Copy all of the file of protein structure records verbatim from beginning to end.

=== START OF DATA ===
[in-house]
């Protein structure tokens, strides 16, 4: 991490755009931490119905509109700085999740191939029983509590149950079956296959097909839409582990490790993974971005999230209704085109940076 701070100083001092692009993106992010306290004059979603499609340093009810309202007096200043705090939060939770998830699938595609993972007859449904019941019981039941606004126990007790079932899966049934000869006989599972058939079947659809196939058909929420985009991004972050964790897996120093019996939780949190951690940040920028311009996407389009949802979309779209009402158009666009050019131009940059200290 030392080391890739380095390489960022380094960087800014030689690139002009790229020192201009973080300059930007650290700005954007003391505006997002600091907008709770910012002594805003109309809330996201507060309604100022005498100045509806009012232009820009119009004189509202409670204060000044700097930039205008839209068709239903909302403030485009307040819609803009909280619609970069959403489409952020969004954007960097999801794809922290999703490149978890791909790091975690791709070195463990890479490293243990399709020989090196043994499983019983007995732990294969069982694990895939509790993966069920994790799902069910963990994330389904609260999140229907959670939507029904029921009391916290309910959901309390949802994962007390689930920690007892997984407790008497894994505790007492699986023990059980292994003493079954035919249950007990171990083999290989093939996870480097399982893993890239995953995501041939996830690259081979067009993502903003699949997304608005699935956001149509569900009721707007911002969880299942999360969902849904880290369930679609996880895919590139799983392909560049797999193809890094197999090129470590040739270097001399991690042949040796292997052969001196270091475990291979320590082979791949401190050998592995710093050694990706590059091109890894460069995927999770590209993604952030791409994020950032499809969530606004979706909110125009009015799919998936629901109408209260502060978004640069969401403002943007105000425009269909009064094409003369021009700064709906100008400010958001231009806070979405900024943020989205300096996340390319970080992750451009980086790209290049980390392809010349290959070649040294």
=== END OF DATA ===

[in-house]
């Protein structure tokens, strides 16, 4: 991490755009931490119905509109700085999740191939029983509590149950079956296959097909839409582990490790993974971005999230209704085109940076 701070100083001092692009993106992010306290004059979603499609340093009810309202007096200043705090939060939770998830699938595609993972007859449904019941019981039941606004126990007790079932899966049934000869006989599972058939079947659809196939058909929420985009991004972050964790897996120093019996939780949190951690940040920028311009996407389009949802979309779209009402158009666009050019131009940059200290 030392080391890739380095390489960022380094960087800014030689690139002009790229020192201009973080300059930007650290700005954007003391505006997002600091907008709770910012002594805003109309809330996201507060309604100022005498100045509806009012232009820009119009004189509202409670204060000044700097930039205008839209068709239903909302403030485009307040819609803009909280619609970069959403489409952020969004954007960097999801794809922290999703490149978890791909790091975690791709070195463990890479490293243990399709020989090196043994499983019983007995732990294969069982694990895939509790993966069920994790799902069910963990994330389904609260999140229907959670939507029904029921009391916290309910959901309390949802994962007390689930920690007892997984407790008497894994505790007492699986023990059980292994003493079954035919249950007990171990083999290989093939996870480097399982893993890239995953995501041939996830690259081979067009993502903003699949997304608005699935956001149509569900009721707007911002969880299942999360969902849904880290369930679609996880895919590139799983392909560049797999193809890094197999090129470590040739270097001399991690042949040796292997052969001196270091475990291979320590082979791949401190050998592995710093050694990706590059091109890894460069995927999770590209993604952030791409994020950032499809969530606004979706909110125009009015799919998936629901109408209260502060978004640069969401403002943007105000425009269909009064094409003369021009700064709906100008400010958001231009806070979405900024943020989205300096996340390319970080992750451009980086790209290049980390392809010349290959070649040294």